Allcock et al, Contemporary Polymer Chemistry, 2nd Ed. describes elastomers in general as polymers existing at a temperature between their glass transition temperature and liquefaction temperature. Elastomeric materials exhibit elastic properties because the polymer chains readily undergo torsional motion to permit uncoiling of the backbone chains in response to a force, with the backbone chains recoiling to assume the prior shape in the absence of the force. In general, elastomers deform when force is applied, but then return to their original shape when the force is removed. The elasticity exhibited by elastomeric materials may be characterized by a Young's modulus. Elastomeric materials having a Young's modulus of between about 1 Pa-1 TPa, more preferably between about 10 Pa-100 GPa, still more preferably between about 20 Pa -1 GPa, yet more preferably between about 50 Pa-10 MPa, and most preferably between about 100 Pa-1 MPa are useful in accordance with the present invention. It should be appreciated, however, elastomeric materials having a Young's modulus outside of these ranges can also be utilized depending upon the needs of a particular application.
Microfluidic devices of the present invention can be fabricated from a wide variety of elastomers. In an exemplary aspect, elastomeric layers 25 and 35 are preferably fabricated from silicone rubber. However, other suitable elastomers may also be used.
In an exemplary aspect of the present invention, microfluidic devices are fabricated from an elastomeric polymer such as GE RTV 615 (formulation), a vinyl-silane crosslinked (type) silicone elastomer (family). However, microfluidic devices of the present invention are not limited to this one formulation, type or even this family of polymer; rather, nearly any elastomeric polymer is suitable. In the case of multilayer soft lithography, preferably layers of elastomer are cured separately and then bonded together. This scheme requires that cured layers possess sufficient reactivity to bond together. Either the layers can be of the same type, and are capable of bonding to themselves, or they can be of two different types, and are capable of bonding to each other. Other possibilities include the use an adhesive between layers and the use of thermoset elastomers.
Given the tremendous diversity of polymer chemistries, precursors, synthetic methods, reaction conditions, and potential additives, there are a huge number of possible elastomer systems that could be used to make microfluidic devices of the present invention. Variations in the materials used depends on the need for particular material properties, i.e. solvent resistance, stiffness, gas permeability, or temperature stability.
There are a variety of types of elastomeric polymers. A brief description of the most common classes of elastomers is presented here, with the intent of showing that even with relatively “standard” polymers, many possibilities for bonding exist. Common elastomeric polymers include polyisoprene, polybutadiene, polychloroprene, polyisobutylene, poly(styrene-butadiene-styrene), the polyurethanes, and silicones.
Polyisoprene, polybutadiene, polychloroprene:
Polyisoprene, polybutadiene, and polychloroprene are all polymerized from diene monomers, and therefore have one double bond per monomer when polymerized. This double bond allows the polymers to be converted to elastomers by vulcanization (essentially, sulfur is used to form crosslinks between the double bonds by heating). This would easily allow homogeneous multilayer soft lithography by incomplete vulcanization of the layers to be bonded; photoresist encapsulation would be possible by a similar mechanism.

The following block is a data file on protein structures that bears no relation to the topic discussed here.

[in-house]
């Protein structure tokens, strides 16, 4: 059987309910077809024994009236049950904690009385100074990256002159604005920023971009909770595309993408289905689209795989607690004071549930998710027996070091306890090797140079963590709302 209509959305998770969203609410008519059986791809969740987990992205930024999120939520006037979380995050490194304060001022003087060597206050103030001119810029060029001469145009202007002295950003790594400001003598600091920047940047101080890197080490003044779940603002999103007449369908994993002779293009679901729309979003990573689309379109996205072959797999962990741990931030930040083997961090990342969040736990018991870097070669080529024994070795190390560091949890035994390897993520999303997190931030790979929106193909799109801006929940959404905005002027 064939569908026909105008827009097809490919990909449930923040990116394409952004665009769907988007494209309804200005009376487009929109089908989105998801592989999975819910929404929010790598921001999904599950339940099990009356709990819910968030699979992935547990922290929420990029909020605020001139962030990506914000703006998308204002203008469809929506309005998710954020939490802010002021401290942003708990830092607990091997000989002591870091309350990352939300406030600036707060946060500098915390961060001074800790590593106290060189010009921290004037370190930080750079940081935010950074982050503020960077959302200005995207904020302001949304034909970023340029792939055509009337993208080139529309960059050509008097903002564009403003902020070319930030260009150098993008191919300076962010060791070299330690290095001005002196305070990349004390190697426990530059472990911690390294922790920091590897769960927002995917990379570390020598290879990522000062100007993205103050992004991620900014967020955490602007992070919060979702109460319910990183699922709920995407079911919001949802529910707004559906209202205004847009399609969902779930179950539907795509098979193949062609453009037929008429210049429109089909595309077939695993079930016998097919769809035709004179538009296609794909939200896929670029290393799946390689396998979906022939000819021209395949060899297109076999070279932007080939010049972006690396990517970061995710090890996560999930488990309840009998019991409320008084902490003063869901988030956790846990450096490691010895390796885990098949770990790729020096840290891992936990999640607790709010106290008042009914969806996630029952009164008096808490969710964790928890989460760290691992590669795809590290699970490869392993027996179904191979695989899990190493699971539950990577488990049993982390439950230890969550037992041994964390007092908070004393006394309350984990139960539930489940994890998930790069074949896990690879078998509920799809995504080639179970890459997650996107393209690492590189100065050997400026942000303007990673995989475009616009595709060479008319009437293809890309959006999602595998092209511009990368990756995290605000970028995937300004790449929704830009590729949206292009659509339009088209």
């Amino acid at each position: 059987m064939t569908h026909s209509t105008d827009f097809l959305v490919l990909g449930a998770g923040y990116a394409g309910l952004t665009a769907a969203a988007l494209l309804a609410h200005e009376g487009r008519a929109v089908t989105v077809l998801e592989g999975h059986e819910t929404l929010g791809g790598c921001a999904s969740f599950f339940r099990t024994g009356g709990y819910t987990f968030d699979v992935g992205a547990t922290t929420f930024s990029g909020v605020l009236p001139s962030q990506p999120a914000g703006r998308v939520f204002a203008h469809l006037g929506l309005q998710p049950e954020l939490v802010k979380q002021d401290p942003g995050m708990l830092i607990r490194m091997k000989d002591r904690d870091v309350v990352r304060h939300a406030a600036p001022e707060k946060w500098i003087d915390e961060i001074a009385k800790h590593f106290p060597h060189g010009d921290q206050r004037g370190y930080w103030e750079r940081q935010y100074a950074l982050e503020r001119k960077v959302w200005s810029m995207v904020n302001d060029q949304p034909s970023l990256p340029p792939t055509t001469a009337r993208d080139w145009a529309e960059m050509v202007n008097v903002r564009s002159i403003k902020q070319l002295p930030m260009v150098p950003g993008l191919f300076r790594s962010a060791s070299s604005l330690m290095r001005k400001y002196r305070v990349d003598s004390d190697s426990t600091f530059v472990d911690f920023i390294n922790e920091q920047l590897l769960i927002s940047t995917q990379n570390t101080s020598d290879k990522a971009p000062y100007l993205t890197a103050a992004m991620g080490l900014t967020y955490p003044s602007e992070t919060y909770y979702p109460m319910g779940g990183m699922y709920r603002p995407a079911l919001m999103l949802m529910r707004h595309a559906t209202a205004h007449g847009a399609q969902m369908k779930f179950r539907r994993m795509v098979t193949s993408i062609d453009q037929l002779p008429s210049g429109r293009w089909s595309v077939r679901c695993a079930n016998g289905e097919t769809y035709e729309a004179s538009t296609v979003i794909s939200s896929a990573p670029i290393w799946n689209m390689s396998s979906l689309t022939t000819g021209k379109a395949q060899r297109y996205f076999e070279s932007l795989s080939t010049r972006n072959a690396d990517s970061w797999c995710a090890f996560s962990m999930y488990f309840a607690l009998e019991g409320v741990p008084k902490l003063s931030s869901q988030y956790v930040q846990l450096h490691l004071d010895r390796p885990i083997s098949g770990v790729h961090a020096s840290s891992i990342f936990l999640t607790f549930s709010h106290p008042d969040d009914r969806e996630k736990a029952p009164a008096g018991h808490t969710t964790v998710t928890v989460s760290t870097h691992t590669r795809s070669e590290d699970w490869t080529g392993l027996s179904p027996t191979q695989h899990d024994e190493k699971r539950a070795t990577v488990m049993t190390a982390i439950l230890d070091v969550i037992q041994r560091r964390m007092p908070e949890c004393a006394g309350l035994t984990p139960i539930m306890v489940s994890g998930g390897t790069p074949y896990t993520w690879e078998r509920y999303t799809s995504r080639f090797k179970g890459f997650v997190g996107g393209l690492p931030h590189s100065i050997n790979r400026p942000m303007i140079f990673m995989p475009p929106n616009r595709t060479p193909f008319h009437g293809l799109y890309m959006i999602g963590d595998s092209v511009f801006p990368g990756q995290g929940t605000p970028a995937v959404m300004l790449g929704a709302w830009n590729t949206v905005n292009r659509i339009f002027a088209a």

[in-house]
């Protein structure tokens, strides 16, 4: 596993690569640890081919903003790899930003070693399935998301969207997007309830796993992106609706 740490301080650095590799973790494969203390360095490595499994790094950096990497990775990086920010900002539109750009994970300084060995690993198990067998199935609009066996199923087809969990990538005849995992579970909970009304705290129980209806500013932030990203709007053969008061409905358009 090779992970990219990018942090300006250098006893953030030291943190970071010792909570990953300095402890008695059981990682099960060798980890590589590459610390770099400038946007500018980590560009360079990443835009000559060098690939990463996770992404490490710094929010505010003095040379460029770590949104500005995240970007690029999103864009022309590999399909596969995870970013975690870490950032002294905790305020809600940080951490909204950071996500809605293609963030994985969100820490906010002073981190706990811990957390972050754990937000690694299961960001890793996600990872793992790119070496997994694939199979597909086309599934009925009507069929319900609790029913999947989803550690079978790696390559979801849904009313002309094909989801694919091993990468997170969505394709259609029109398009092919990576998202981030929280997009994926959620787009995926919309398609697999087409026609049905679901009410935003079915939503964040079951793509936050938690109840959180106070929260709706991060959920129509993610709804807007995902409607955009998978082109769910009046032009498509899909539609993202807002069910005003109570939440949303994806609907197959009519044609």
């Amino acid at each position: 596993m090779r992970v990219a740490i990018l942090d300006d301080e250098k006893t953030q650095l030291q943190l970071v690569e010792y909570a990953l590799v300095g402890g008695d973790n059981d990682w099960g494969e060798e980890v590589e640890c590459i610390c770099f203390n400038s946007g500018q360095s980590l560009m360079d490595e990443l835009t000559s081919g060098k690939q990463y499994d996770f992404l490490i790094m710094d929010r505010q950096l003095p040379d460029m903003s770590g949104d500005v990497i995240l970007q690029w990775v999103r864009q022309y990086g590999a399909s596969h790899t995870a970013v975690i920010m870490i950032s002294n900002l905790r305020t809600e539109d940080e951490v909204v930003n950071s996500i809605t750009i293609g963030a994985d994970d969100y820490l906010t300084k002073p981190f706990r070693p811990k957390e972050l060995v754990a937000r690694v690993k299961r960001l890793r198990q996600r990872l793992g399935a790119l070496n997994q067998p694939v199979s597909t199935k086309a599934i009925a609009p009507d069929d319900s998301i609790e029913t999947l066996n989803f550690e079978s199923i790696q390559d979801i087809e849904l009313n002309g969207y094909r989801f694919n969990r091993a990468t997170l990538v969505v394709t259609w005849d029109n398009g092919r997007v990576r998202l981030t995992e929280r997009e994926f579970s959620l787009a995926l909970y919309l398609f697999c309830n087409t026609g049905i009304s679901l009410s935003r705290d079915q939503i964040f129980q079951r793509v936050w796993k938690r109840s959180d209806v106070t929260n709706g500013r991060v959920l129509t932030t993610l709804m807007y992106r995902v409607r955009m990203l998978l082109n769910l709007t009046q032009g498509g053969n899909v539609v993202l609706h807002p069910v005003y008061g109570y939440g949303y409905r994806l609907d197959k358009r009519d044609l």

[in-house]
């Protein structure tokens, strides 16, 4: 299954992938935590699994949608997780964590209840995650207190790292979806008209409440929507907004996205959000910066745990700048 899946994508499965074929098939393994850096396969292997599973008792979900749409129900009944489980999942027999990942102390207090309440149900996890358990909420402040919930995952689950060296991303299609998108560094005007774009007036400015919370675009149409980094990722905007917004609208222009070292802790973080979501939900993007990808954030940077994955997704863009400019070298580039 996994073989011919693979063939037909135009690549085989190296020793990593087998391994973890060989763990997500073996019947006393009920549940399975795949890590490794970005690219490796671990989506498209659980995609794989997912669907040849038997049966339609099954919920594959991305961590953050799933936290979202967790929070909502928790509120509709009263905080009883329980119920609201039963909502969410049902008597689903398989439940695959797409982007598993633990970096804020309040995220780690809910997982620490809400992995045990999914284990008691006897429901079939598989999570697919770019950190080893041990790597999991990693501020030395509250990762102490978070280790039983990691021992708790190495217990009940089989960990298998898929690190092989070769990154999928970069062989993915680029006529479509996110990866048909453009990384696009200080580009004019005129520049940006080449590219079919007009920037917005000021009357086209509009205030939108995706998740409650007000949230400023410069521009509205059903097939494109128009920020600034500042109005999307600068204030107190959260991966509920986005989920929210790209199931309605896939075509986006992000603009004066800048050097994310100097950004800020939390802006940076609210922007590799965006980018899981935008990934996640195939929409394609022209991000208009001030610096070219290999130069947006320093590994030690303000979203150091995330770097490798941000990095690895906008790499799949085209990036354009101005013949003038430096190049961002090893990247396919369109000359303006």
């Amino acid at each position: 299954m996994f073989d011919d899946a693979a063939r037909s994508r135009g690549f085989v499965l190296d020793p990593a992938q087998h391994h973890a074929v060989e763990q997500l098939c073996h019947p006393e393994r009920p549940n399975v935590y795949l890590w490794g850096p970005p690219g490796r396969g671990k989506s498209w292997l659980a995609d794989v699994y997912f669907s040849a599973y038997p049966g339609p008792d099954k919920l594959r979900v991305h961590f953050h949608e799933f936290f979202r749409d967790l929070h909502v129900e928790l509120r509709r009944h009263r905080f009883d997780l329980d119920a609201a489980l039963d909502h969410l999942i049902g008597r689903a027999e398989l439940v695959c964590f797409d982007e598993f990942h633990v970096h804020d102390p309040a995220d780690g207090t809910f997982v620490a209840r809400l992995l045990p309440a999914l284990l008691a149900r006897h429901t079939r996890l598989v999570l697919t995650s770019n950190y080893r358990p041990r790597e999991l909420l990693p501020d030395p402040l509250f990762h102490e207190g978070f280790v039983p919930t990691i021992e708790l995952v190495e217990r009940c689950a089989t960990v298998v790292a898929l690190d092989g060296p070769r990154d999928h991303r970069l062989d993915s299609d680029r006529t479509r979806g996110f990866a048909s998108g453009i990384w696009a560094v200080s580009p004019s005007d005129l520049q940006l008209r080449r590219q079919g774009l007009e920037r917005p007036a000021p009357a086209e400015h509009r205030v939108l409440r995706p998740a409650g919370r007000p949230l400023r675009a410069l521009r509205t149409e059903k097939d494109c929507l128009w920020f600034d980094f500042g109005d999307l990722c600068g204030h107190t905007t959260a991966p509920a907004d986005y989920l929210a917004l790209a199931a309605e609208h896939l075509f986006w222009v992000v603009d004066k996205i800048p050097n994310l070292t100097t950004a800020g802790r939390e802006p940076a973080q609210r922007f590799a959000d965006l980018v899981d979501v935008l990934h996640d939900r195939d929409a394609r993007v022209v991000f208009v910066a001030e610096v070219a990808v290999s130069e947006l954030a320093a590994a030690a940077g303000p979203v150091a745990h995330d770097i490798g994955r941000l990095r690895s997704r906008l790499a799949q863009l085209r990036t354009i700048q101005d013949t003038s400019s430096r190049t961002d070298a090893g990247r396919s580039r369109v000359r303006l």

Pure polyisobutylene has no double bonds, but is crosslinked to use as an elastomer by including a small amount (˜1%) of isoprene in the polymerization. The isoprene monomers give pendant double bonds on the polyisobutylene backbone, which may then be vulcanized as above.
Poly(styrene-butadiene-styrene) is produced by living anionic polymerization (that is, there is no natural chain-terminating step in the reaction), so “live” polymer ends can exist in the cured polymer. This makes it a natural candidate for the present photoresist encapsulation system (where there will be plenty of unreacted monomer in the liquid layer poured on top of the cured layer). Incomplete curing would allow homogeneous multilayer soft lithography (A to A bonding). The chemistry also facilitates making one layer with extra butadiene (“A”) and coupling agent and the other layer (“B”) with a butadiene deficit (for heterogeneous multilayer soft lithography). SBS is a “thermoset elastomer”, meaning that above a certain temperature it melts and becomes plastic (as opposed to elastic); reducing the temperature yields the elastomer again. Thus, layers can be bonded together by heating.
Polyurethanes are produced from di-isocyanates (A-A) and di-alcohols or di-amines (B—B); since there are a large variety of di-isocyanates and di-alcohols/amines, the number of different types of polyurethanes is huge. The A vs. B nature of the polymers, however, would make them useful for heterogeneous multilayer soft lithography just as RTV 615 is: by using excess A-A in one layer and excess B—B in the other layer.
Silicone polymers probably have the greatest structural variety, and almost certainly have the greatest number of commercially available formulations. The vinyl-to-(Si—H) crosslinking of RTV 615 (which allows both heterogeneous multilayer soft lithography and photoresist encapsulation) has already been discussed, but this is only one of several crosslinking methods used in silicone polymer chemistry.